The first test you write will be a baseline test to ensure that everything is working with ViewInspector.

Writing a Baseline Test

In the project navigator, you’ll find a folder called StepByStepTests that Xcode creates when you add a test target. In that folder, open StepByStepTests.swift:

Project test folder

You’ll see the declaration for StepByStepTests. Delete everything that Xcode supplied inside the class, so you’re left with an empty body. Here’s how the file should look:

import XCTest

class StepByStepTests: XCTestCase {


Next, add these imports to the top of the file, just below import XCTest:

import SwiftUI
import ViewInspector
@testable import StepByStep

The last line is very important, as using the @testable modifier allows you to test your module. Your app is a Swift module.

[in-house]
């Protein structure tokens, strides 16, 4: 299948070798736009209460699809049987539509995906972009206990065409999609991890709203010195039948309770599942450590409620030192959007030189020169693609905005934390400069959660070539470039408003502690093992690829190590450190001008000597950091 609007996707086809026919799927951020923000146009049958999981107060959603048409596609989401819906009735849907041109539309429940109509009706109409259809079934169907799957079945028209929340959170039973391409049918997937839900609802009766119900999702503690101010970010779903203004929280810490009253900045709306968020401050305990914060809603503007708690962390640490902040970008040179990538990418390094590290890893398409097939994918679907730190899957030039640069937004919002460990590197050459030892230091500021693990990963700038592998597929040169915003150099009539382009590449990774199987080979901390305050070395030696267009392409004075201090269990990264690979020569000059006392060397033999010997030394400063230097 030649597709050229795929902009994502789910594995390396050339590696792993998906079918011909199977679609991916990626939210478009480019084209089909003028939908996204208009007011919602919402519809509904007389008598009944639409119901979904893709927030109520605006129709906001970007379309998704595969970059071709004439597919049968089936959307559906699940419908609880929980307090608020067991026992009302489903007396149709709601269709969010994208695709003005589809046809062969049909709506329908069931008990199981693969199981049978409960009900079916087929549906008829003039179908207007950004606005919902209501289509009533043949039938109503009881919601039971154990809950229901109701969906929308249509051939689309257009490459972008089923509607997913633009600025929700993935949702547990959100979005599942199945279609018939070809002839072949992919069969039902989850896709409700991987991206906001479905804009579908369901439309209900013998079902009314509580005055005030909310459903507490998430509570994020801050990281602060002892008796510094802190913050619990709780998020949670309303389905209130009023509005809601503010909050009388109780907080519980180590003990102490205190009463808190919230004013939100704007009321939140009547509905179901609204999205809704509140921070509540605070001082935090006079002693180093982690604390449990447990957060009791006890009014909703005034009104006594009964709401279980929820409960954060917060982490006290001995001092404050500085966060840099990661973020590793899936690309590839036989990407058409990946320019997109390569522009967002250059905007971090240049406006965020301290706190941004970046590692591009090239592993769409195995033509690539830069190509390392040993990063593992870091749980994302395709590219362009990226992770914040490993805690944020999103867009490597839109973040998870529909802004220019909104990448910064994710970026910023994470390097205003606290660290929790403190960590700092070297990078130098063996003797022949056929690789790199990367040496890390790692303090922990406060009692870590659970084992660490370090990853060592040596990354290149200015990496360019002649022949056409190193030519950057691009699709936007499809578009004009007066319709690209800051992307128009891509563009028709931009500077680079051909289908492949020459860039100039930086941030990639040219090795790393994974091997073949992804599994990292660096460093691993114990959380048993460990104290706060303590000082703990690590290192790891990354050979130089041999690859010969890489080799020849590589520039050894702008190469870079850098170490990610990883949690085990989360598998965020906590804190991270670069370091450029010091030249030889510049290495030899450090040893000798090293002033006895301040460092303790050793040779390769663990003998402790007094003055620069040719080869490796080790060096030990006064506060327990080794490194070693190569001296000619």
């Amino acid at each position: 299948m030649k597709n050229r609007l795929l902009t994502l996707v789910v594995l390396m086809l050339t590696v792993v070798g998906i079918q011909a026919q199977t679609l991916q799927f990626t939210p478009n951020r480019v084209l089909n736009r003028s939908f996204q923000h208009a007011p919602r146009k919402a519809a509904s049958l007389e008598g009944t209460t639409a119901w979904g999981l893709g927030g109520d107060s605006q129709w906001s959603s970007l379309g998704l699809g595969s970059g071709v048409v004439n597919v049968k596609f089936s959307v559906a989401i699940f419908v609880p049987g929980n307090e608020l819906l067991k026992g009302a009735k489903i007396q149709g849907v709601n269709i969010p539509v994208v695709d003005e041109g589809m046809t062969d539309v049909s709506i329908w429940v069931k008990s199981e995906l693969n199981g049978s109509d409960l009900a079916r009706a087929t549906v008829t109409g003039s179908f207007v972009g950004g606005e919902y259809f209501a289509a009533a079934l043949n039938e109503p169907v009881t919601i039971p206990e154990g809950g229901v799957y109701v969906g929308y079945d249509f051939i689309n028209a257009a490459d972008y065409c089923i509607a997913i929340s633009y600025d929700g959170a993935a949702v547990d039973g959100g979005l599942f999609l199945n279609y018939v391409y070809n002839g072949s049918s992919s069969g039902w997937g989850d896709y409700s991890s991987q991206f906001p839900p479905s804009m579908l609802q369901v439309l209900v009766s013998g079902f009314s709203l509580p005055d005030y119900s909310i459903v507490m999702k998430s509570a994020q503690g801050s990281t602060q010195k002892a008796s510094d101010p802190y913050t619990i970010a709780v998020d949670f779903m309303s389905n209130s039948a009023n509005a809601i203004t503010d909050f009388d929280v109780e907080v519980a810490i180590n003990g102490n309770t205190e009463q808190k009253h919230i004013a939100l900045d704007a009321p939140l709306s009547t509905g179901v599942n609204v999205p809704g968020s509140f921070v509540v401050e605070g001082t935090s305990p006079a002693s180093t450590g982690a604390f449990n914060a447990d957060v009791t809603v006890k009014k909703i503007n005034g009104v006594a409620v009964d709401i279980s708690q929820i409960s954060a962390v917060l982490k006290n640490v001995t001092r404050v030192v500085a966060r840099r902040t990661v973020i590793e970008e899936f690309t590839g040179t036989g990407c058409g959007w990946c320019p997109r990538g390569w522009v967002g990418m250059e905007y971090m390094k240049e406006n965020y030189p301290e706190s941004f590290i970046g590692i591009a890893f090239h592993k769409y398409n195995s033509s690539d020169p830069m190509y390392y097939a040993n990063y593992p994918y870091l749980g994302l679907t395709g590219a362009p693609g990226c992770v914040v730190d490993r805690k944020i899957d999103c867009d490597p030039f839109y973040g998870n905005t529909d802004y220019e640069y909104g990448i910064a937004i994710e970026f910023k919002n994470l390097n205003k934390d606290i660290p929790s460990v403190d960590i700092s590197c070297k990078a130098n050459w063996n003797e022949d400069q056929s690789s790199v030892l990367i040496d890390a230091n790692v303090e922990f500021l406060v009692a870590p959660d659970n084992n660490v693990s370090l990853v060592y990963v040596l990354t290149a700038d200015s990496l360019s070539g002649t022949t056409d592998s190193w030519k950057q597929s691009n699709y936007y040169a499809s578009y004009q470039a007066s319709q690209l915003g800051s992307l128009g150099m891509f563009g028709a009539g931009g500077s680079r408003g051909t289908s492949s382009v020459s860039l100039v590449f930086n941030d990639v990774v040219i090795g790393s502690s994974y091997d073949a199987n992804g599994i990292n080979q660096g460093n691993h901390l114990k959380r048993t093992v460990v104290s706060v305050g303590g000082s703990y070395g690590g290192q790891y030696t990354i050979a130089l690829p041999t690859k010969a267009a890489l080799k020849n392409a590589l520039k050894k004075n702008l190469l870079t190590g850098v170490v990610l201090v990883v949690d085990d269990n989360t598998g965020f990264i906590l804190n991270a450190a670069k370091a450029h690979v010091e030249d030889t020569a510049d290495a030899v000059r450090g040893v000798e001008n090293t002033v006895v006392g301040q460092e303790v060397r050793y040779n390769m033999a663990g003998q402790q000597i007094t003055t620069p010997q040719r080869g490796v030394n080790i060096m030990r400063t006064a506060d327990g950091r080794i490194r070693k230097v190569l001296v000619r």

Inside the body of StepByStepTests, add the following function:

func testViewInspectorBaseline() throws {
  let expected = "it lives!"
  let sut = Text(expected)
  let value = try sut.inspect().text().string()
  XCTAssertEqual(value, expected)

In this test, you create a Text view. Then, using syntax provided by ViewInspector, you verify that the inspected text matches what you initialized it with.

Build and test from the menu Product ▸ Test or use the key shortcut Command-U. Soon, you’ll see the test navigator light up green:

first passing test

All those green checks tell you that your tests are succeeding.